Daffodils at my place bloom beginning in mid-February. The earliest are tazettas of the 'paperwhite narcissus' type and trumpets. Trumpets above were planted some 40 years ago when true King Alfreds were still readily available.
These are paperwhites forced two years ago,
spent bulbs planted out to recover and bloom again.
Some reasons for failure of daffodils to bloom or return include disease and fungus.
Buying from a reputable source increases the chance for good bulbs.
Daffodils need a certain amount of chill to bloom well. We had an exceptionally cold January. I believe this is why daffodils here bloomed so well this year. We are at the southern limits for good bloom.
More Ice Follies.
Location, drainage and nutrition will affect bloom.
Too much nitrogen leads to lush foliage with few blossoms.
Tete a Tete
Tete a Tete and Jet Fire
At the end of these were tiny clumps of Rip Van Winkle.
I dug all of them last week and moved to a new location,
planted more shallowly in an attempt to force bloom next year.
In an ideal garden, bulbs will be underplanted with groundcovers.
Yellow cordyalis seen here is a native wildflower, self-planted.
I don't remember the name of this daffodil. It might be a
Fortune hybrid. Close up is young foliage of California poppies.
Pretend you don't see chickweed. Hot sun will kill it soon.
Overcrowding leads to poor bloom as does stress from transplanting.
On the other hand, poor bloomers may need to be moved to a
location with better drainage, richer soil, more sunshine.
I moved several dozen daffodils last week that refused to bloom.
I wondered if they were planted too deep, so I set them shallow.
The foliage of these will ripen as the lantana around them returns for
summer bloom. Dead lantana plants make a great mulch.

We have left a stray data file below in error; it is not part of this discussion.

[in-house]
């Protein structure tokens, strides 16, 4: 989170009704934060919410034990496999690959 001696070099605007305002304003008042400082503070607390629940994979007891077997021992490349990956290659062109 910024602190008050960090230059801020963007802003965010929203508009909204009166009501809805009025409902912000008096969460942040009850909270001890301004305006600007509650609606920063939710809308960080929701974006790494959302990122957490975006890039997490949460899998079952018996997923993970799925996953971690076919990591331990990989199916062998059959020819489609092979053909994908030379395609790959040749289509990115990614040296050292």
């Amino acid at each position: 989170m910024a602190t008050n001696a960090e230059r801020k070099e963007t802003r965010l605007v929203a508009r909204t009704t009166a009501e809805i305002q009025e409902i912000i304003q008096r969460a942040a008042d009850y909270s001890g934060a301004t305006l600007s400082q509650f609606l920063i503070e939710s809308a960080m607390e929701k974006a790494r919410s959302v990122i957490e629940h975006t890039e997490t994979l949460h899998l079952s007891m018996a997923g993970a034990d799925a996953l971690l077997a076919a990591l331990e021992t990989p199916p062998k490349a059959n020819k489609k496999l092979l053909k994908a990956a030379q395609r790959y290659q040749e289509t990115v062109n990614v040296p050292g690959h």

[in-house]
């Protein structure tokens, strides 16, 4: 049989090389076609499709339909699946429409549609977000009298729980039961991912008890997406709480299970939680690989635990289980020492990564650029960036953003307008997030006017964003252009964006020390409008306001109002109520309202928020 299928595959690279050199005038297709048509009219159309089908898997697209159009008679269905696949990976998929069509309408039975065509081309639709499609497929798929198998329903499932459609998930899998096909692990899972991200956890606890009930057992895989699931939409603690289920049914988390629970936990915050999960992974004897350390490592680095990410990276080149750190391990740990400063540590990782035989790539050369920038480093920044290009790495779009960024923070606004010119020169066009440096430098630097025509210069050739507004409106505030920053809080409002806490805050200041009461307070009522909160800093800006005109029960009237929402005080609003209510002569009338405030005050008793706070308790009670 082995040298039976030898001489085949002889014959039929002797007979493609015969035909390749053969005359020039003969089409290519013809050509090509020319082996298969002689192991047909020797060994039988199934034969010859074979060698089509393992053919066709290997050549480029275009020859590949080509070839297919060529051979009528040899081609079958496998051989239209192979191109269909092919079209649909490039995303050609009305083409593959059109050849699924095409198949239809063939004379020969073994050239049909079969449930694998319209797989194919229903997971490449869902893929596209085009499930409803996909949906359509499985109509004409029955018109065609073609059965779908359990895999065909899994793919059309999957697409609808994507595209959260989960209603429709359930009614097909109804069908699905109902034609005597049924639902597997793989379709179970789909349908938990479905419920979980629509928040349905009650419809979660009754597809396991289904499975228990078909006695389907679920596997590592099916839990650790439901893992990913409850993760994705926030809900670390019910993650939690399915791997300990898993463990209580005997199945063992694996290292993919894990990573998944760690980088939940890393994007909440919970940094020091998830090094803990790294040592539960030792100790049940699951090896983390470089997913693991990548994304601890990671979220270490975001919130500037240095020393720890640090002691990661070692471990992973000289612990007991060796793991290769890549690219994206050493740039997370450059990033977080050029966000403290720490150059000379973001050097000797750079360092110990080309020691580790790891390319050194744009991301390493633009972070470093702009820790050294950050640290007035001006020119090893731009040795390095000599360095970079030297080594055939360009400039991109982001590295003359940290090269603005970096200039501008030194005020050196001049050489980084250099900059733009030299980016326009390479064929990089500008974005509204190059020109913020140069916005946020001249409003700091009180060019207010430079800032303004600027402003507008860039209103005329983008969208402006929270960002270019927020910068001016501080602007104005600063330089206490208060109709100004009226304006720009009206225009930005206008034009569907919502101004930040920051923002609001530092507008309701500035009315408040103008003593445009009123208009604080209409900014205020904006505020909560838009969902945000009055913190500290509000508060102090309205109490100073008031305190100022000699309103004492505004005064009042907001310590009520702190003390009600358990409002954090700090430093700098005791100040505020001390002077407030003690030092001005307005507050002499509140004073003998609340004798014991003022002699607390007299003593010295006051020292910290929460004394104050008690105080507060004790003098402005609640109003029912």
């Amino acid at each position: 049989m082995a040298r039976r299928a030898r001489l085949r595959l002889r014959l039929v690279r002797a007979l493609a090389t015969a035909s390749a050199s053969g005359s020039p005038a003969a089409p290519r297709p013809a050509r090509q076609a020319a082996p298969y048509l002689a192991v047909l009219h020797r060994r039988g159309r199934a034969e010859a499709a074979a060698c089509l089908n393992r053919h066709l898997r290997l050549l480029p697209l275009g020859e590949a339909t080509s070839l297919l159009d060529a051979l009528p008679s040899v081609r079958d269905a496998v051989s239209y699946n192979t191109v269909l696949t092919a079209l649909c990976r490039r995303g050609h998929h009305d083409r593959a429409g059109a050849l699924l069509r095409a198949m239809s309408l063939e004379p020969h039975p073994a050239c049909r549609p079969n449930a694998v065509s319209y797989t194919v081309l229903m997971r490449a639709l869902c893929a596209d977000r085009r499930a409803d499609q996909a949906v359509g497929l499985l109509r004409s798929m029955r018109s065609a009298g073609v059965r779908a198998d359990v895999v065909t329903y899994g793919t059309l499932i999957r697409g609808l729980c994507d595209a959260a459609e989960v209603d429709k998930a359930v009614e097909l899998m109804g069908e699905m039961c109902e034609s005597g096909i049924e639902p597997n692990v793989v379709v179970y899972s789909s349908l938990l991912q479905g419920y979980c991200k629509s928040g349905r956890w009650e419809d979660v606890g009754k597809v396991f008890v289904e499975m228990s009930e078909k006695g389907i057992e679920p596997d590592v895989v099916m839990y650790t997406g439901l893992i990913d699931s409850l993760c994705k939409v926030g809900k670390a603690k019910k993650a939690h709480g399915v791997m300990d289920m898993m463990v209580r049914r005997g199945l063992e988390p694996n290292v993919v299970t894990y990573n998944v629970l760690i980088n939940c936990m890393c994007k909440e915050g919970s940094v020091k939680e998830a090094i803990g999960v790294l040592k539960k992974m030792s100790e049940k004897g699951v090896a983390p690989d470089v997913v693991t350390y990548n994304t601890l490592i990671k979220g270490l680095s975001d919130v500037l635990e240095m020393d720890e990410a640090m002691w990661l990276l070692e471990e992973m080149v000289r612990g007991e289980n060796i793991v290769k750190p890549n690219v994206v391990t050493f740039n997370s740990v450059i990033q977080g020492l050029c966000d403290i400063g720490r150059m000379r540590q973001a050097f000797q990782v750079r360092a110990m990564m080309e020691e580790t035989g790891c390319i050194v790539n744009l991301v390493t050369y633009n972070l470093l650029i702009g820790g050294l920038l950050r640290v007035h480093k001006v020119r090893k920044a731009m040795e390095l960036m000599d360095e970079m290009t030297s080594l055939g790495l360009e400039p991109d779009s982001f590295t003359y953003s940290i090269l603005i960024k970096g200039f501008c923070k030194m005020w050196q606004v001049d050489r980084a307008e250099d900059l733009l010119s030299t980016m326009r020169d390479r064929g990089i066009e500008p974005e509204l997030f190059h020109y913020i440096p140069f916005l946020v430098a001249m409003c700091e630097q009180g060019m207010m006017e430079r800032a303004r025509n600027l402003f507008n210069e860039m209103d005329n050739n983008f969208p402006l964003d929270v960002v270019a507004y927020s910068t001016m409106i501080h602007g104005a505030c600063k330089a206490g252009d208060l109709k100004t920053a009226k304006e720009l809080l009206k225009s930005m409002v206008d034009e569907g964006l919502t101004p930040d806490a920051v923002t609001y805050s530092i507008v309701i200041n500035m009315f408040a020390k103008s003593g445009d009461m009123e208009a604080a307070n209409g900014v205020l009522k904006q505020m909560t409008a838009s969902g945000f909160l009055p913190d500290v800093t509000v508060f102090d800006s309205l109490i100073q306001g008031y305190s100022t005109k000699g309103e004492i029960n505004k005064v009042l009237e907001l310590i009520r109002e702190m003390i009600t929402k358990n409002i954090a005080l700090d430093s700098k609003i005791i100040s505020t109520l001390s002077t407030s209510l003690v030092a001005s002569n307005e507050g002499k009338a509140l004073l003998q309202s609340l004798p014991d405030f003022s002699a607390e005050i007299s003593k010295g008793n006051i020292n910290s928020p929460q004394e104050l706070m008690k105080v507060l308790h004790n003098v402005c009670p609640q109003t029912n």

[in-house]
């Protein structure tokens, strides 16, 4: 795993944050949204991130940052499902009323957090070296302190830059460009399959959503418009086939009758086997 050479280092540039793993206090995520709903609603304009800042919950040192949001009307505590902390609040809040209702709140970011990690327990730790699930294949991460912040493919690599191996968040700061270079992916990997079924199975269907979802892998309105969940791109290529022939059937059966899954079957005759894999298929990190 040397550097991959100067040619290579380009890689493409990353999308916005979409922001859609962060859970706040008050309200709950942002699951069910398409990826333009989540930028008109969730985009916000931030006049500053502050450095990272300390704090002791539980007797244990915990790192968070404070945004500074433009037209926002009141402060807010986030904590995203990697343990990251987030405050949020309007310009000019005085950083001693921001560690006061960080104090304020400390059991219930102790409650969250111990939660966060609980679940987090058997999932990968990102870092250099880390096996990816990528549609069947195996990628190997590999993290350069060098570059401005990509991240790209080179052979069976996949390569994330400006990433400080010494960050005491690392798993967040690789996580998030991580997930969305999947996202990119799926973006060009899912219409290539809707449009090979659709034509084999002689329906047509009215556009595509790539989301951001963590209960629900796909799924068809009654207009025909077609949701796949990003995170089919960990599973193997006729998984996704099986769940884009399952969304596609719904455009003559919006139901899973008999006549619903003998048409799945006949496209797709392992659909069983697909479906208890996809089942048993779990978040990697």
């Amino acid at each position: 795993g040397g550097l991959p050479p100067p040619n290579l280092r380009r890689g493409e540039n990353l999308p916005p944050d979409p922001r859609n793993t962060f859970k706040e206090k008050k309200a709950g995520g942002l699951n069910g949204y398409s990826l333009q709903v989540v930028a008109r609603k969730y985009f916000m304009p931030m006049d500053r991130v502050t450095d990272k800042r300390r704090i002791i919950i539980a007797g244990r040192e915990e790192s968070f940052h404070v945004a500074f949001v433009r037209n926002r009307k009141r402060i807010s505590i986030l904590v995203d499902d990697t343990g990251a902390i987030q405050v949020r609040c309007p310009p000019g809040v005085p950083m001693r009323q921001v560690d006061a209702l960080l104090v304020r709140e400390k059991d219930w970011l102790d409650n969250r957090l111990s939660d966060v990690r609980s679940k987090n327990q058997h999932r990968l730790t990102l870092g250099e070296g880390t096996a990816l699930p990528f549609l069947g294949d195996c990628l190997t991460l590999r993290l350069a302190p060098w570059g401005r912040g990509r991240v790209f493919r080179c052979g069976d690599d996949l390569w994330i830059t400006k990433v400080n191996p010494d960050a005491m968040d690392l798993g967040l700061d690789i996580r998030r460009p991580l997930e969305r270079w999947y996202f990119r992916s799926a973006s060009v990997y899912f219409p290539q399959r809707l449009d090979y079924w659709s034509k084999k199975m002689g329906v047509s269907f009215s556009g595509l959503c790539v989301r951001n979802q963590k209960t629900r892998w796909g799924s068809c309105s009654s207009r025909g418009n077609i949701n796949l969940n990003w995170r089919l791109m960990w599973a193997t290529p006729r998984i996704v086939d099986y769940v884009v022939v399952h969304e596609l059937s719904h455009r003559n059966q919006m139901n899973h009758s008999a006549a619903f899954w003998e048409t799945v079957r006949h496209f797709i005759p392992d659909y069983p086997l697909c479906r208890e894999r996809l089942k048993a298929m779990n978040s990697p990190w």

There are annuals coming up and perennials in the
ground behind. Succession of bloom takes planning.
Even with planning I get surprises -- and some failures.
Mixed daffodils make the best show if the various cultivars
bloom pretty much together. Deadheading the early bloomers
will let the later blossoms shine.
Pink Charm, Ice Wings and Sailboat bloom at the same time.
Yellow Sweetness in the background tends to
have secondary blooms where it is happy
(I have some in shade that are shy to bloom at all.
Some of them were transplanted, too.)
Sometimes bulbs disappear from one year to the next.
Among the culprits may be drought, squirrels digging, fungus rot,
poor soil or poor drainage.
Pink Charm, my fav.
I've planted Pink Charm bulbs from the dollar store.
They usually grew and bloomed about as well as
the ones from more traditional sources.
'Daffodil' calls to mind yellow trumpets. I look forward to white cultivars
The heirloom triandrus Hawera is very dependable. I divided older clumps to start these.
More Hawera, this week. These bloom a little later because they
are under a little dogwood under a live oak tree.
Not the most hospitable site but they don't seem to mind.
This is a very old heirloom double that has been here
for decades. It illustrates how tough a daffodil is.
I think this is Carlton. It was open for
Bloom Day in February.
Most daffodils here bloomed early this year. I think the prolonged cold in January was sufficient that when the weather warmed in February they were ready to come out.
Next year may be entirely different. Some may even sulk for a season and not bloom at all.
I'll be expecting them the next year and I hope to have some new cultivars.
There are still buds emerging. I'm hoping to see Misty Glen, always late, and Baby Moon soon.
If you haven't daffodils I hope you will buy some this fall.
If you have daffodils I hope you will buy more. And some hyacinths.